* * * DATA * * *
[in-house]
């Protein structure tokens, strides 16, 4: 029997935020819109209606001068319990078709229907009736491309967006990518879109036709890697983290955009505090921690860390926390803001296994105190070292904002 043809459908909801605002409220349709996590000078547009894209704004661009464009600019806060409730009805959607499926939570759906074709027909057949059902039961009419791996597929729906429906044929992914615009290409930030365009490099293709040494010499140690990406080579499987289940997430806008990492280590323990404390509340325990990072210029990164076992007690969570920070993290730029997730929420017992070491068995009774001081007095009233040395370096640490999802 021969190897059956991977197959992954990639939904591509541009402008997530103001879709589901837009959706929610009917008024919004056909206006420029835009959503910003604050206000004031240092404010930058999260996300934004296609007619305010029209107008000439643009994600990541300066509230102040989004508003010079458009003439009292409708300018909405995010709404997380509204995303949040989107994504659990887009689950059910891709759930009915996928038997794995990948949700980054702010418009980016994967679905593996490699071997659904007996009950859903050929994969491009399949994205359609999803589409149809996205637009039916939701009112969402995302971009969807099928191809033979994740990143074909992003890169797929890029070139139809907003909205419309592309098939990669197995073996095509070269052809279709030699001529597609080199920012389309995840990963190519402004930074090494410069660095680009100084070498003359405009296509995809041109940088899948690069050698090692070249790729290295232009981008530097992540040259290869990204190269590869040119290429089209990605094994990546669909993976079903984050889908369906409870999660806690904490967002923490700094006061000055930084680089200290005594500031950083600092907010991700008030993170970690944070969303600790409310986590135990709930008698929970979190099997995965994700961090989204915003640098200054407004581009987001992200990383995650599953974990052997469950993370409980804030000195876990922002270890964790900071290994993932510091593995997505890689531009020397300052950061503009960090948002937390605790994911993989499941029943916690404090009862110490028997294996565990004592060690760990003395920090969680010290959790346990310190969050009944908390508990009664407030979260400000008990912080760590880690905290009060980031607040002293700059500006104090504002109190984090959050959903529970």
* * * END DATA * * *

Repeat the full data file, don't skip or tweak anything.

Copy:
[in-house]
């Protein structure tokens, strides 16, 4: 029997935020819109209606001068319990078709229907009736491309967006990518879109036709890697983290955009505090921690860390926390803001296994105190070292904002 043809459908909801605002409220349709996590000078547009894209704004661009464009600019806060409730009805959607499926939570759906074709027909057949059902039961009419791996597929729906429906044929992914615009290409930030365009490099293709040494010499140690990406080579499987289940997430806008990492280590323990404390509340325990990072210029990164076992007690969570920070993290730029997730929420017992070491068995009774001081007095009233040395370096640490999802 021969190897059956991977197959992954990639939904591509541009402008997530103001879709589901837009959706929610009917008024919004056909206006420029835009959503910003604050206000004031240092404010930058999260996300934004296609007619305010029209107008000439643009994600990541300066509230102040989004508003010079458009003439009292409708300018909405995010709404997380509204995303949040989107994504659990887009689950059910891709759930009915996928038997794995990948949700980054702010418009980016994967679905593996490699071997659904007996009950859903050929994969491009399949994205359609999803589409149809996205637009039916939701009112969402995302971009969807099928191809033979994740990143074909992003890169797929890029070139139809907003909205419309592309098939990669197995073996095509070269052809279709030699001529597609080199920012389309995840990963190519402004930074090494410069660095680009100084070498003359405009296509995809041109940088899948690069050698090692070249790729290295232009981008530097992540040259290869990204190269590869040119290429089209990605094994990546669909993976079903984050889908369906409870999660806690904490967002923490700094006061000055930084680089200290005594500031950083600092907010991700008030993170970690944070969303600790409310986590135990709930008698929970979190099997995965994700961090989204915003640098200054407004581009987001992200990383995650599953974990052997469950993370409980804030000195876990922002270890964790900071290994993932510091593995997505890689531009020397300052950061503009960090948002937390605790994911993989499941029943916690404090009862110490028997294996565990004592060690760990003395920090969680010290959790346990310190969050009944908390508990009664407030979260400000008990912080760590880690905290009060980031607040002293700059500006104090504002109190984090959050959903529970």